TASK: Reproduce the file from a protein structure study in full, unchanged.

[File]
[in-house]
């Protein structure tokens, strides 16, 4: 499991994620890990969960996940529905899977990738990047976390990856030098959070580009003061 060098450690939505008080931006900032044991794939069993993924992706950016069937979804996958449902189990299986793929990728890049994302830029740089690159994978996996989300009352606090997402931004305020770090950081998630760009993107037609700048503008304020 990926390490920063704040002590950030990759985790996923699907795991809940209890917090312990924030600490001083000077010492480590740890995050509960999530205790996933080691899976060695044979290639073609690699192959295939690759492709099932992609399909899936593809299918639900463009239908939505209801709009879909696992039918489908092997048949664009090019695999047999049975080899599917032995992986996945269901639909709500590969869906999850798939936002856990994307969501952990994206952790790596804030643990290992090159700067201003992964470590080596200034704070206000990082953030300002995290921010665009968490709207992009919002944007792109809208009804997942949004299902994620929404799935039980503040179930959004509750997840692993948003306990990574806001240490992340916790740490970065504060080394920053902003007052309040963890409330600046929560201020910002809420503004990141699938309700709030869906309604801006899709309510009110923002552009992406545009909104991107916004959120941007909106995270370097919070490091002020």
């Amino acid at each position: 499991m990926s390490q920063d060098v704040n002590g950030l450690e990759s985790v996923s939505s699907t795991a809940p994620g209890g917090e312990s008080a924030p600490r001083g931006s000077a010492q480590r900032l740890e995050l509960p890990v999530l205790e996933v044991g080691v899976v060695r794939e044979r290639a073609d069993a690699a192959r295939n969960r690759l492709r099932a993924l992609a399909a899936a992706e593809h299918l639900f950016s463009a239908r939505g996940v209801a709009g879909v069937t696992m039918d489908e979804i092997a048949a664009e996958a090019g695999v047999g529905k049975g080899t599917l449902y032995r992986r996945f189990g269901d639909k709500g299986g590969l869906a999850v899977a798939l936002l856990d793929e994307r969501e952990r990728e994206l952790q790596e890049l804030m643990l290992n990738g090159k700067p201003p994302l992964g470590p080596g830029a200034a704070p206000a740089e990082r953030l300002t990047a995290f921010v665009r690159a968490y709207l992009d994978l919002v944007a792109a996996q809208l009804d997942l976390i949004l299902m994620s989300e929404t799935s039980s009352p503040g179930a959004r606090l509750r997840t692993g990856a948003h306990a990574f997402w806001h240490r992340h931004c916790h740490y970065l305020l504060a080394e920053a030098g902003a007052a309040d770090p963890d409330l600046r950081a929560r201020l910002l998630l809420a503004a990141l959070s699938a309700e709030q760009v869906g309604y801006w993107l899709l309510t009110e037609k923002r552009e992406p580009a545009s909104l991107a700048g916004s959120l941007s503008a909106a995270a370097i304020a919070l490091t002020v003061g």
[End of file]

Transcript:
[in-house]
């Protein structure tokens, strides 16, 4: 499991994620890990969960996940529905899977990738990047976390990856030098959070580009003061 060098450690939505008080931006900032044991794939069993993924992706950016069937979804996958449902189990299986793929990728890049994302830029740089690159994978996996989300009352606090997402931004305020770090950081998630760009993107037609700048503008304020 990926390490920063704040002590950030990759985790996923699907795991809940209890917090312990924030600490001083000077010492480590740890995050509960999530205790996933080691899976060695044979290639073609690699192959295939690759492709099932992609399909899936593809299918639900463009239908939505209801709009879909696992039918489908092997048949664009090019695999047999049975080899599917032995992986996945269901639909709500590969869906999850798939936002856990994307969501952990994206952790790596804030643990290992090159700067201003992964470590080596200034704070206000990082953030300002995290921010665009968490709207992009919002944007792109809208009804997942949004299902994620929404799935039980503040179930959004509750997840692993948003306990990574806001240490992340916790740490970065504060080394920053902003007052309040963890409330600046929560201020910002809420503004990141699938309700709030869906309604801006899709309510009110923002552009992406545009909104991107916004959120941007909106995270370097919070490091002020």
């Amino acid at each position: 499991m990926s390490q920063d060098v704040n002590g950030l450690e990759s985790v996923s939505s699907t795991a809940p994620g209890g917090e312990s008080a924030p600490r001083g931006s000077a010492q480590r900032l740890e995050l509960p890990v999530l205790e996933v044991g080691v899976v060695r794939e044979r290639a073609d069993a690699a192959r295939n969960r690759l492709r099932a993924l992609a399909a899936a992706e593809h299918l639900f950016s463009a239908r939505g996940v209801a709009g879909v069937t696992m039918d489908e979804i092997a048949a664009e996958a090019g695999v047999g529905k049975g080899t599917l449902y032995r992986r996945f189990g269901d639909k709500g299986g590969l869906a999850v899977a798939l936002l856990d793929e994307r969501e952990r990728e994206l952790q790596e890049l804030m643990l290992n990738g090159k700067p201003p994302l992964g470590p080596g830029a200034a704070p206000a740089e990082r953030l300002t990047a995290f921010v665009r690159a968490y709207l992009d994978l919002v944007a792109a996996q809208l009804d997942l976390i949004l299902m994620s989300e929404t799935s039980s009352p503040g179930a959004r606090l509750r997840t692993g990856a948003h306990a990574f997402w806001h240490r992340h931004c916790h740490y970065l305020l504060a080394e920053a030098g902003a007052a309040d770090p963890d409330l600046r950081a929560r201020l910002l998630l809420a503004a990141l959070s699938a309700e709030q760009v869906g309604y801006w993107l899709l309510t009110e037609k923002r552009e992406p580009a545009s909104l991107a700048g916004s959120l941007s503008a909106a995270a370097i304020a919070l490091t002020v003061g």